But Sorensen also was a regular and important member of the Ex Comm. Whatever action Kennedy settled on, he would have to explain it to the American people and the world.
Early on, the policy debate focused primarily on military means to eliminate the missiles. During the first Ex Comm meeting, JFK summarized the possibilities open to the United States: a "surgical" airstrike to destroy the missile sites alone; a broader airstrike, which would eliminate any Soviet ability to counterattack; a full invasion of Cuba; or a military blockade to prevent any additional Soviet forces or materiel from reaching the island.
Try as they might, a course of action with an airtight case eluded the group. Debate swung back and forth. On Thursday, October 18, Sorensen wrote a draft of a speech for Kennedy to give after a military strike against the island. "This morning I reluctantly ordered the armed forces to attack and destroy the nuclear buildup in Cuba," the president's speech read. Americans should "remain calm, go about your daily business, secure in the knowledge that our freedom-loving country will not allow its security to be undermined."
That night, the Ex Comm seemed to agree on a blockade with the possibility of military action later, only to revisit the question on Friday morning. Sorensen retired to his office and tried a first draft of a naval blockade speech. But at this hour of maximum danger, his pen faltered.
Sorensen returned to the Ex Comm late that afternoon in the unaccustomed position of being without a speech. Rather, he brought with him the questions that had halted his hand. "As the concrete answers were provided in our discussions, the final shape of the president's policy began to take form," he noted. "It was in a sense an amalgam of the blockade-airstrike routes, and a much stronger, more satisfied consensus formed behind it." That night he stayed up until 3 o'clock writing a draft.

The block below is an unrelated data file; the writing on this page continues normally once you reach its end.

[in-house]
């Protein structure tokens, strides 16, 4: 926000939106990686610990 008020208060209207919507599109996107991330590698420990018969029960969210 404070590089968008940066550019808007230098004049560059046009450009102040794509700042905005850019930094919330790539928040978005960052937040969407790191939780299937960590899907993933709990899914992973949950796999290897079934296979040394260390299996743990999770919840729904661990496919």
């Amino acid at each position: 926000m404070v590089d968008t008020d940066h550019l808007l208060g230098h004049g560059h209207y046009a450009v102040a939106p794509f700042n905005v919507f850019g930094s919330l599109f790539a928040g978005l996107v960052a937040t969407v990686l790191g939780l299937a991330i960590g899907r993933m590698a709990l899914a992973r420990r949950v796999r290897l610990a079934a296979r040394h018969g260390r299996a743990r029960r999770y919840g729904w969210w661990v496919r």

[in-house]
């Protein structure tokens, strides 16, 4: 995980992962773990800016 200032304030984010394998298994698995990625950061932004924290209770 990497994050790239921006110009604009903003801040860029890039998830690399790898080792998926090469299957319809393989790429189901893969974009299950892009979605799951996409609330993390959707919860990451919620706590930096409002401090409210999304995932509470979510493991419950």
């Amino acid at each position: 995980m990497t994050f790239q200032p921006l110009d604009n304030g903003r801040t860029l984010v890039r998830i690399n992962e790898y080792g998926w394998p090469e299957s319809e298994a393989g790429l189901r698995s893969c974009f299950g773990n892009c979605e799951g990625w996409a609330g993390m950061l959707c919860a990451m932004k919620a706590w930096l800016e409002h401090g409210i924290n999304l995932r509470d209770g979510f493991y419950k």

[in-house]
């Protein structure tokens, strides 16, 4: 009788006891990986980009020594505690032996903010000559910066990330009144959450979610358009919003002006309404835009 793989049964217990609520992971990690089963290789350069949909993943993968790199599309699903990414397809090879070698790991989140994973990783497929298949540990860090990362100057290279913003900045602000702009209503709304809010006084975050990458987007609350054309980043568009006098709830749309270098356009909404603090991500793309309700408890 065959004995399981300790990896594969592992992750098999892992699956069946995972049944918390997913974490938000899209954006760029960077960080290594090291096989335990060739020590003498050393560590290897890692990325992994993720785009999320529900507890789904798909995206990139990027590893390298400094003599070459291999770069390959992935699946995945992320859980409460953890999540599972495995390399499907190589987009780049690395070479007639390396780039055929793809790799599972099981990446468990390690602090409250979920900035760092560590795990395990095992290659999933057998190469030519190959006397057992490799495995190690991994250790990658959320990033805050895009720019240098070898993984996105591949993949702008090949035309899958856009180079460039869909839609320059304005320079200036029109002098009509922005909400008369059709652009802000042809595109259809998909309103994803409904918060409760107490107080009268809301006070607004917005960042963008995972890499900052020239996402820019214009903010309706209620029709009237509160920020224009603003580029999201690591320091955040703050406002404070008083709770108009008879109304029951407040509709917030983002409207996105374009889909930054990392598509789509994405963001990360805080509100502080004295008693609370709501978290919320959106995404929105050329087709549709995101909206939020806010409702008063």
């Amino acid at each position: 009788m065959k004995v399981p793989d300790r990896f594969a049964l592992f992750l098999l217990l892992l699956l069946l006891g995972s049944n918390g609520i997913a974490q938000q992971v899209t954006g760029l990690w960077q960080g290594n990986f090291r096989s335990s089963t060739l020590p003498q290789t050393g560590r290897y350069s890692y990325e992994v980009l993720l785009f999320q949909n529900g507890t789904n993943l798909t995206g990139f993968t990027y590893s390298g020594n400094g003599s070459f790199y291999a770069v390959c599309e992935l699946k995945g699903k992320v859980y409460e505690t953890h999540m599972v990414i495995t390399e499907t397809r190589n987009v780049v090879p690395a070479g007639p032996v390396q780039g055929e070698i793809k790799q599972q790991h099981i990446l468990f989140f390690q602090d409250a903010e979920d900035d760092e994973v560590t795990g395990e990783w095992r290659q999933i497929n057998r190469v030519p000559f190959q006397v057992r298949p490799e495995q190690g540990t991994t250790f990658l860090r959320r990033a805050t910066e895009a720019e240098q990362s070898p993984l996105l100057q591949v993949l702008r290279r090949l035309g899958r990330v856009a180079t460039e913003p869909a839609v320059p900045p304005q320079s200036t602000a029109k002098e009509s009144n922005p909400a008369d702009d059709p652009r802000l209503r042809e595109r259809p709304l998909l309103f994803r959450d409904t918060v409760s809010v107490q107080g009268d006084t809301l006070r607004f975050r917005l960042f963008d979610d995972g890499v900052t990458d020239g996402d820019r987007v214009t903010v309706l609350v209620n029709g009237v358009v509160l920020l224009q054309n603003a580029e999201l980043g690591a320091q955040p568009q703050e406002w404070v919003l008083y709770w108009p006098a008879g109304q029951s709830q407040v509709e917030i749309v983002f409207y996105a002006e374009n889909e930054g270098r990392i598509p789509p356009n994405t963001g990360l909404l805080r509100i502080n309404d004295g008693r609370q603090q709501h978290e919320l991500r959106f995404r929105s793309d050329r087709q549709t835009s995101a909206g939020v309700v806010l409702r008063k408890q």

On Saturday, October 20, the group debated Sorensen's draft, and also an airstrike draft, which Bundy had prepared and which was favored by the Joint Chiefs of Staff, the CIA, and Treasury Secretary Dillon. JFK, who always favored leaving an out for an opponent, elected the limited course of a blockade while leaving open an airstrike down the road.
Even then debate continued, with Stevenson, now the ambassador to the United Nations, arguing that the speech should include an offer to trade the missiles in Turkey. Kennedy conceded that such a trade would probably ultimately be necessary, but he insisted that that bargaining chip be held in abeyance rather than played in the opening gambit. (In the end, the missiles in Turkey were secretly bargained away—a fact that would not become public for decades.)
Five minutes before the 7 p.m. airtime on October 22, the president lowered himself onto the seat at his desk, a pair of pillows cushioning him. Wearing a corset to relieve his chronic bad back, Kennedy sat straight and stared into the camera as he prepared to give the most important speech of his life—and of the Cold War:
Good evening, my fellow citizens. This government, as promised, has maintained the closest surveillance of the Soviet military buildup on the island of Cuba. Within the past week, unmistakable evidence has established the fact that a series of offensive missile sites is now in preparation on that imprisoned island. The purpose of these bases can be none other than to provide a nuclear strike capability against the Western Hemisphere.
Framing the issue as one of Soviet secrecy and deception, JFK quickly won the country's support. The Cuban missile crisis was the Cold War's critical moment. Several factors were important in Kennedy's successful handling of the crisis—perhaps none more important than having time to consider all options. Setting policy into words had raised new questions and exposed possible weaknesses. And choosing the right words for the speech itself helped set the terms of the international debate.